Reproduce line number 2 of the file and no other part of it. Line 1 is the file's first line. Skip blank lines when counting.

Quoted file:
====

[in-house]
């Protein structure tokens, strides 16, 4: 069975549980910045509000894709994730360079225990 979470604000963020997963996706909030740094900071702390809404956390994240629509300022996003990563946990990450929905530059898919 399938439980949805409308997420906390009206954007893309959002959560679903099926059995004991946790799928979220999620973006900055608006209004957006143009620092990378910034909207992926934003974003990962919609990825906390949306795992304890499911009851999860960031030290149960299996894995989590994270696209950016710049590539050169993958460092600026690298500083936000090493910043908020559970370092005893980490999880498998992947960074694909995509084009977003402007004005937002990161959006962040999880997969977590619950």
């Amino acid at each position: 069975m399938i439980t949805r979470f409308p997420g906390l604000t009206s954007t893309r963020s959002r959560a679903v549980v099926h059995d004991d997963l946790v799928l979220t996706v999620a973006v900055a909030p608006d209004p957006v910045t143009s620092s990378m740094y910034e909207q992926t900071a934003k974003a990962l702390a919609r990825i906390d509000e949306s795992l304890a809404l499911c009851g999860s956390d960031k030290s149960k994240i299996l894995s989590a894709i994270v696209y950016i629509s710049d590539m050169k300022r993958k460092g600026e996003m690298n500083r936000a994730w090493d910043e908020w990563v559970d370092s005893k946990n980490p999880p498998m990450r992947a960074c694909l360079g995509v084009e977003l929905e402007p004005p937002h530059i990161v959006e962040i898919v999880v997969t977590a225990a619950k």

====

């Protein structure tokens, strides 16, 4: 069975549980910045509000894709994730360079225990 979470604000963020997963996706909030740094900071702390809404956390994240629509300022996003990563946990990450929905530059898919 399938439980949805409308997420906390009206954007893309959002959560679903099926059995004991946790799928979220999620973006900055608006209004957006143009620092990378910034909207992926934003974003990962919609990825906390949306795992304890499911009851999860960031030290149960299996894995989590994270696209950016710049590539050169993958460092600026690298500083936000090493910043908020559970370092005893980490999880498998992947960074694909995509084009977003402007004005937002990161959006962040999880997969977590619950």